Italian Soave sates like a cool breeze
Smaller than the state of California, Italy remains one of the world’s leading producers of wine, and is home to more native wine grapes than any other country. Italy is probably best known for its full-bodied reds, and considering many of us are looking for refreshing and zippy flavors as summer temperatures continue to rise, Italian wine (other than pinot grigio) is likely not our first thought.
We continue to be smitten with Italian pinot grigio but there are other bright, refreshing Italian superstars.
Soave is one of my favorites, for its relatively low alcohol content (usually around 12 percent) and light-bodied refreshing taste. Look for “Classico” on the label. This lets you know it was produced in the heartland using the traditional expression of the garganega grape. Italian law stipulates Soave must be a blend of 70 percent garganega and 30 percent blend of chardonnay, trebbiano di Soave and pinot blanc.
- 2012 Re Midas Cantina Di Soave, Italy (about $10 retail)
- 2012 Folonari Soave, Italy (about $13 retail)
Orvieto is made from the trebbiano grape. Usually an assortment of other Italian whites are added to the blend. In the past it was known as a sweetish style of wine using “noble rotten” grapes, but the more modern styles are generally dry. It is aromatic, with fresh lemony fruitiness and the occasional hint of almond.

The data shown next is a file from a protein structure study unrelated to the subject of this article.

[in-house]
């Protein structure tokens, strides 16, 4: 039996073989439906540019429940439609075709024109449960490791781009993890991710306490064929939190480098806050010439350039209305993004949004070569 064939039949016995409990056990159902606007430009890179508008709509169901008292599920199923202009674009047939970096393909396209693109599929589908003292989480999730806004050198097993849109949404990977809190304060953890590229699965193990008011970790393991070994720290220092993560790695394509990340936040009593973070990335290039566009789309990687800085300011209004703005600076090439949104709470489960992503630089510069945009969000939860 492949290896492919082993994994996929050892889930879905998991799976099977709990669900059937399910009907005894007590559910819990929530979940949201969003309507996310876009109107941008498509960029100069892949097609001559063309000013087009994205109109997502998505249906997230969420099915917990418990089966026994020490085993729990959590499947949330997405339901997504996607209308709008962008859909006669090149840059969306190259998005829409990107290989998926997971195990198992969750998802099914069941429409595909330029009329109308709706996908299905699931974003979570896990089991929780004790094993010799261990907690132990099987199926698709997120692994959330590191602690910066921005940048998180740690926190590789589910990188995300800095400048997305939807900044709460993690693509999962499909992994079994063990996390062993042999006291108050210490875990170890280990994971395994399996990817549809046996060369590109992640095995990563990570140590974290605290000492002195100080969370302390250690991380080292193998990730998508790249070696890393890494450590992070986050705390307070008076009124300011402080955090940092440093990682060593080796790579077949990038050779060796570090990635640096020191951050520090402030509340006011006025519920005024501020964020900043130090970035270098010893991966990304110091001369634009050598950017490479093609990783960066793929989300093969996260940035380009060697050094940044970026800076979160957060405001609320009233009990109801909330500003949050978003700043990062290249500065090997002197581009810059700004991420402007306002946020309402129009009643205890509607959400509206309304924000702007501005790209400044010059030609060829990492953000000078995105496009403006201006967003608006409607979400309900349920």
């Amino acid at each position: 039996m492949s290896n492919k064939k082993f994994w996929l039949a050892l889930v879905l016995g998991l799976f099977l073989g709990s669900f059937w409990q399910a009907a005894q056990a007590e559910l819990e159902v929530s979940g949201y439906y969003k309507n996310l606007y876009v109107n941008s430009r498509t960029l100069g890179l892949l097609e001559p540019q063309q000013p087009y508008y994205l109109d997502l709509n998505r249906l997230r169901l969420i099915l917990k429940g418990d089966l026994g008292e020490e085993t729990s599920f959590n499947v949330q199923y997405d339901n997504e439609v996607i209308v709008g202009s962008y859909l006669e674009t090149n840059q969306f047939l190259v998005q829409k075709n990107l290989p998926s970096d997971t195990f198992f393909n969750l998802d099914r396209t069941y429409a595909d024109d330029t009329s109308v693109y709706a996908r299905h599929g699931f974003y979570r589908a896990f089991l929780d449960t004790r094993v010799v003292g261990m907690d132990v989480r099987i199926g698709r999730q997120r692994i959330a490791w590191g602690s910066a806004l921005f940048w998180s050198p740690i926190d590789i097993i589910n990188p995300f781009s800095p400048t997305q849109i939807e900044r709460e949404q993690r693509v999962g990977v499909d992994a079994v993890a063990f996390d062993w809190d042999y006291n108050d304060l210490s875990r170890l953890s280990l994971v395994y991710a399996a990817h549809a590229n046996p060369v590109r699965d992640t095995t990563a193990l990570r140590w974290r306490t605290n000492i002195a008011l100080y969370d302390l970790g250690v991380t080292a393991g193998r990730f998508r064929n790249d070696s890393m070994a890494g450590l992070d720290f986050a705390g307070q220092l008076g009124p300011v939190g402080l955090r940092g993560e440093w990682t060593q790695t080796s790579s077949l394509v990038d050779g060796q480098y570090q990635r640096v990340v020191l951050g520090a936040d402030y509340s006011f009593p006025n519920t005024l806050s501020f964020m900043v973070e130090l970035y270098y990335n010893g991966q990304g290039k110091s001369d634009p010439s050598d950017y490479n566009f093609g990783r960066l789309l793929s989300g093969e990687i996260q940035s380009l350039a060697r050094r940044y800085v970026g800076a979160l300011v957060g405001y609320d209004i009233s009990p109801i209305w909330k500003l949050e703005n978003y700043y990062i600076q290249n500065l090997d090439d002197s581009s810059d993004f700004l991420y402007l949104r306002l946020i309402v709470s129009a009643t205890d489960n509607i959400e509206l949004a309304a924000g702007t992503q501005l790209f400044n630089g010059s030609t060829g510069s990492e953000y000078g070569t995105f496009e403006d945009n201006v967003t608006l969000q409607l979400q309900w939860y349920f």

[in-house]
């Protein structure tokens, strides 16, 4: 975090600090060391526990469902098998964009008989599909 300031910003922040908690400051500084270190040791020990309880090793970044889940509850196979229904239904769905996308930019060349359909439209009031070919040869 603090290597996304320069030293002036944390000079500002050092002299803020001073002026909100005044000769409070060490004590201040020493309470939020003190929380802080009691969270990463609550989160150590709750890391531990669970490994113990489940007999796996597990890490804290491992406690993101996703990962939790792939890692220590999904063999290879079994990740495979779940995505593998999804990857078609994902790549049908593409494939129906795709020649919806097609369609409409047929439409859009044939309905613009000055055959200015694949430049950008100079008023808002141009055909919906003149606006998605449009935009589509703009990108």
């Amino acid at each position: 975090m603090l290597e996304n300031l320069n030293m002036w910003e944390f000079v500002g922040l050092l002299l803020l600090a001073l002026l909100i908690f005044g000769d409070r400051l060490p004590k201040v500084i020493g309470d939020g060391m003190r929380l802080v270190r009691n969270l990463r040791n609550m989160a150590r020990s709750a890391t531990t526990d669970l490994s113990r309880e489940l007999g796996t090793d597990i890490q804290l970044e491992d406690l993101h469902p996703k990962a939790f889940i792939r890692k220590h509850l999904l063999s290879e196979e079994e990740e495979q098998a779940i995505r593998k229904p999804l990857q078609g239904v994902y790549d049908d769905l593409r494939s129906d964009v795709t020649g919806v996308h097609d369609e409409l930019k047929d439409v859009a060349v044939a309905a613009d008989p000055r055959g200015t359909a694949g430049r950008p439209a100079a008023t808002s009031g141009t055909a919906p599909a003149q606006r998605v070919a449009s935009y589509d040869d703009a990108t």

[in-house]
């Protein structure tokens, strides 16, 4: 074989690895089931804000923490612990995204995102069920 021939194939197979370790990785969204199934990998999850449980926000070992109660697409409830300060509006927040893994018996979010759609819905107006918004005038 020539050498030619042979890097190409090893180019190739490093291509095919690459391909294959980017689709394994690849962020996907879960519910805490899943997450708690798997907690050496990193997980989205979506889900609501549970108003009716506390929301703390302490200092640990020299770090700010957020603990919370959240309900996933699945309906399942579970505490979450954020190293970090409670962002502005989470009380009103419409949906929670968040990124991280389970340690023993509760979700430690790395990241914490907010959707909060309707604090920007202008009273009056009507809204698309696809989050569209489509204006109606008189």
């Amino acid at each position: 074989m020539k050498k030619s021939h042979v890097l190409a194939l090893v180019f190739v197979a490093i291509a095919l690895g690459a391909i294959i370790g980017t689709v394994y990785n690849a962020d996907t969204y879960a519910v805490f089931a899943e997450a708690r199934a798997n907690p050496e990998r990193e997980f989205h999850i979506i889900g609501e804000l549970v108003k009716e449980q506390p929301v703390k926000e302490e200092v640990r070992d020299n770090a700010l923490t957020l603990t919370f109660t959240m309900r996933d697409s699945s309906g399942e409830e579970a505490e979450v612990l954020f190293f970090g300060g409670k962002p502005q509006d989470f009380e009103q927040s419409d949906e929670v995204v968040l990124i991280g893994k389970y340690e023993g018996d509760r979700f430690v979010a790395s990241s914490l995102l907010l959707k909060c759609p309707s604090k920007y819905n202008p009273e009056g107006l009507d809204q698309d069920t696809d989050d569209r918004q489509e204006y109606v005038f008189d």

- 2011 Villa Antinori Orvieto, Italy (about $13 retail)
- 2011 Argillae Orvieto DOC, Italy (about $18 retail)
Most consumers have never explored the refreshing taste of Gavi. This wine is another of my favorites, not only because of the excellent value but its ability to pair with almost any summer menu. Made from the cortese grape, it usually has a crisp acidity that can range from almost tart to mellow and citrusy.
- 2012 Michele Chiarlo Gavi, Italy (about $22 retail)
- 2012 Pio Cesare Cortesa Di Gavi (about $28 retail)